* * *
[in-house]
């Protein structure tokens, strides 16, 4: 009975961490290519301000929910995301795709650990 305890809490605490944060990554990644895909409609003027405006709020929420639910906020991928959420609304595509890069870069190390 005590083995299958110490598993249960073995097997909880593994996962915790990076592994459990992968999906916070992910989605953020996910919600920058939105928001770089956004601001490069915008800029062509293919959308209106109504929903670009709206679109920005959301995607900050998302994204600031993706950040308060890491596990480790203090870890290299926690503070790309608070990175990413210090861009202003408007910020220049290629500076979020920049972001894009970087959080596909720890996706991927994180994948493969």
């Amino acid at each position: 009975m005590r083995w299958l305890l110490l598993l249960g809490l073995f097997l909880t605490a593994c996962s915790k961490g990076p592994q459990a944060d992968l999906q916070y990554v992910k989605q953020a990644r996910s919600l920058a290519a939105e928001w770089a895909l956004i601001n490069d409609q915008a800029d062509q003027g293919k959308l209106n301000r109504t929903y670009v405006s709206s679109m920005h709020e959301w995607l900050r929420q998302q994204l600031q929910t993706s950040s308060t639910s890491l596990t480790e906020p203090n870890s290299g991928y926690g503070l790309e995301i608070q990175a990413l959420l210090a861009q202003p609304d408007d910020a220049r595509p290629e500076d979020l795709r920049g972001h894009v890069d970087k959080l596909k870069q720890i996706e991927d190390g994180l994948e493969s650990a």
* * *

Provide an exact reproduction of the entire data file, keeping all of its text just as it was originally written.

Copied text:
[in-house]
């Protein structure tokens, strides 16, 4: 009975961490290519301000929910995301795709650990 305890809490605490944060990554990644895909409609003027405006709020929420639910906020991928959420609304595509890069870069190390 005590083995299958110490598993249960073995097997909880593994996962915790990076592994459990992968999906916070992910989605953020996910919600920058939105928001770089956004601001490069915008800029062509293919959308209106109504929903670009709206679109920005959301995607900050998302994204600031993706950040308060890491596990480790203090870890290299926690503070790309608070990175990413210090861009202003408007910020220049290629500076979020920049972001894009970087959080596909720890996706991927994180994948493969």
């Amino acid at each position: 009975m005590r083995w299958l305890l110490l598993l249960g809490l073995f097997l909880t605490a593994c996962s915790k961490g990076p592994q459990a944060d992968l999906q916070y990554v992910k989605q953020a990644r996910s919600l920058a290519a939105e928001w770089a895909l956004i601001n490069d409609q915008a800029d062509q003027g293919k959308l209106n301000r109504t929903y670009v405006s709206s679109m920005h709020e959301w995607l900050r929420q998302q994204l600031q929910t993706s950040s308060t639910s890491l596990t480790e906020p203090n870890s290299g991928y926690g503070l790309e995301i608070q990175a990413l959420l210090a861009q202003p609304d408007d910020a220049r595509p290629e500076d979020l795709r920049g972001h894009v890069d970087k959080l596909k870069q720890i996706e991927d190390g994180l994948e493969s650990a």